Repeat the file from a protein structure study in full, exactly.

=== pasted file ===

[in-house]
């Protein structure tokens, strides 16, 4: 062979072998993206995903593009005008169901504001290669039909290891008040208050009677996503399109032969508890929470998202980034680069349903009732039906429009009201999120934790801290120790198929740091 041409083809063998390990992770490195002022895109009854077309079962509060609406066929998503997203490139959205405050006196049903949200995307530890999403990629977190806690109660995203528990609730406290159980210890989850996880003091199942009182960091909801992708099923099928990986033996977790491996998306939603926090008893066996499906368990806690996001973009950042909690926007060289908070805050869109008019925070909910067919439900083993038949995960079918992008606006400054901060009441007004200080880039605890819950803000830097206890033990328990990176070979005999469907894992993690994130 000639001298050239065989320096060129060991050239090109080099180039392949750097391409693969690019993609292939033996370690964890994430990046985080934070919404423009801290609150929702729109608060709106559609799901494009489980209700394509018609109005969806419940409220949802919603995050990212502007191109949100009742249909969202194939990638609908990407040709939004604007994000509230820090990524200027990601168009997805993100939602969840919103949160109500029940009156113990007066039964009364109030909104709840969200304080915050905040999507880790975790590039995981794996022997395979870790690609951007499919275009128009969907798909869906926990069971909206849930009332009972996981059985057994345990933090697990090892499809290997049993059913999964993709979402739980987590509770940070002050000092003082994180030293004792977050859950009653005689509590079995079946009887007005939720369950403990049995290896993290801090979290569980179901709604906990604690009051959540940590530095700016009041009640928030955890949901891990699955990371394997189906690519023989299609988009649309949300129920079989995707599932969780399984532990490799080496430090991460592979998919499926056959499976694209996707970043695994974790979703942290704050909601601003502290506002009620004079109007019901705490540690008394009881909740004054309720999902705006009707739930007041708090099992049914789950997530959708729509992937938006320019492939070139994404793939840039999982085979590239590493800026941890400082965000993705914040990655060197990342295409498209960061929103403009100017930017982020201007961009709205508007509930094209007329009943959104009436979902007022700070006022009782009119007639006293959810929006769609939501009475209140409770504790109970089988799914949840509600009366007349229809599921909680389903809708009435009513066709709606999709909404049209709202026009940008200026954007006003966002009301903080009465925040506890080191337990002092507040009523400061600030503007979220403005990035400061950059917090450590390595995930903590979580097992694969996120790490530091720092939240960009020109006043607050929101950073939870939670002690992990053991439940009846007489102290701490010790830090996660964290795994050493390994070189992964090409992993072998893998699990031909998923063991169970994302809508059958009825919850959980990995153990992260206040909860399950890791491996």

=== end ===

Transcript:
[in-house]
């Protein structure tokens, strides 16, 4: 062979072998993206995903593009005008169901504001290669039909290891008040208050009677996503399109032969508890929470998202980034680069349903009732039906429009009201999120934790801290120790198929740091 041409083809063998390990992770490195002022895109009854077309079962509060609406066929998503997203490139959205405050006196049903949200995307530890999403990629977190806690109660995203528990609730406290159980210890989850996880003091199942009182960091909801992708099923099928990986033996977790491996998306939603926090008893066996499906368990806690996001973009950042909690926007060289908070805050869109008019925070909910067919439900083993038949995960079918992008606006400054901060009441007004200080880039605890819950803000830097206890033990328990990176070979005999469907894992993690994130 000639001298050239065989320096060129060991050239090109080099180039392949750097391409693969690019993609292939033996370690964890994430990046985080934070919404423009801290609150929702729109608060709106559609799901494009489980209700394509018609109005969806419940409220949802919603995050990212502007191109949100009742249909969202194939990638609908990407040709939004604007994000509230820090990524200027990601168009997805993100939602969840919103949160109500029940009156113990007066039964009364109030909104709840969200304080915050905040999507880790975790590039995981794996022997395979870790690609951007499919275009128009969907798909869906926990069971909206849930009332009972996981059985057994345990933090697990090892499809290997049993059913999964993709979402739980987590509770940070002050000092003082994180030293004792977050859950009653005689509590079995079946009887007005939720369950403990049995290896993290801090979290569980179901709604906990604690009051959540940590530095700016009041009640928030955890949901891990699955990371394997189906690519023989299609988009649309949300129920079989995707599932969780399984532990490799080496430090991460592979998919499926056959499976694209996707970043695994974790979703942290704050909601601003502290506002009620004079109007019901705490540690008394009881909740004054309720999902705006009707739930007041708090099992049914789950997530959708729509992937938006320019492939070139994404793939840039999982085979590239590493800026941890400082965000993705914040990655060197990342295409498209960061929103403009100017930017982020201007961009709205508007509930094209007329009943959104009436979902007022700070006022009782009119007639006293959810929006769609939501009475209140409770504790109970089988799914949840509600009366007349229809599921909680389903809708009435009513066709709606999709909404049209709202026009940008200026954007006003966002009301903080009465925040506890080191337990002092507040009523400061600030503007979220403005990035400061950059917090450590390595995930903590979580097992694969996120790490530091720092939240960009020109006043607050929101950073939870939670002690992990053991439940009846007489102290701490010790830090996660964290795994050493390994070189992964090409992993072998893998699990031909998923063991169970994302809508059958009825919850959980990995153990992260206040909860399950890791491996």